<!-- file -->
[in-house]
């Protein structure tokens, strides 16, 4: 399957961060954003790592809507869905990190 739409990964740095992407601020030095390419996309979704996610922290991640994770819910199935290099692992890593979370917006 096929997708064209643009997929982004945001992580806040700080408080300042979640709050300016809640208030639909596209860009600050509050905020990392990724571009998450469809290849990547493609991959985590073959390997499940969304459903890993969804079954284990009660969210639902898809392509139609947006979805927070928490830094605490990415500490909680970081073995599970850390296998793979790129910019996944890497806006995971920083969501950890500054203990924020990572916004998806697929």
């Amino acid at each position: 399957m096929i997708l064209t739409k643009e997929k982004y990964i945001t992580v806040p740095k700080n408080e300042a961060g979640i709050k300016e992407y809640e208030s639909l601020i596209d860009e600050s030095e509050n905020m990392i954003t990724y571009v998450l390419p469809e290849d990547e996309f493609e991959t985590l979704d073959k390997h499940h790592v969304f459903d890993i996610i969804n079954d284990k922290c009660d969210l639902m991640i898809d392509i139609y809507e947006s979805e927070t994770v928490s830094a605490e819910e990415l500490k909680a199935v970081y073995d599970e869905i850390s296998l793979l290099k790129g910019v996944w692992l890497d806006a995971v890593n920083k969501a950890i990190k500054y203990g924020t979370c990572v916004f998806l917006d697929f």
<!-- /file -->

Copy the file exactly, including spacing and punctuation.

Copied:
[in-house]
């Protein structure tokens, strides 16, 4: 399957961060954003790592809507869905990190 739409990964740095992407601020030095390419996309979704996610922290991640994770819910199935290099692992890593979370917006 096929997708064209643009997929982004945001992580806040700080408080300042979640709050300016809640208030639909596209860009600050509050905020990392990724571009998450469809290849990547493609991959985590073959390997499940969304459903890993969804079954284990009660969210639902898809392509139609947006979805927070928490830094605490990415500490909680970081073995599970850390296998793979790129910019996944890497806006995971920083969501950890500054203990924020990572916004998806697929």
């Amino acid at each position: 399957m096929i997708l064209t739409k643009e997929k982004y990964i945001t992580v806040p740095k700080n408080e300042a961060g979640i709050k300016e992407y809640e208030s639909l601020i596209d860009e600050s030095e509050n905020m990392i954003t990724y571009v998450l390419p469809e290849d990547e996309f493609e991959t985590l979704d073959k390997h499940h790592v969304f459903d890993i996610i969804n079954d284990k922290c009660d969210l639902m991640i898809d392509i139609y809507e947006s979805e927070t994770v928490s830094a605490e819910e990415l500490k909680a199935v970081y073995d599970e869905i850390s296998l793979l290099k790129g910019v996944w692992l890497d806006a995971v890593n920083k969501a950890i990190k500054y203990g924020t979370c990572v916004f998806l917006d697929f």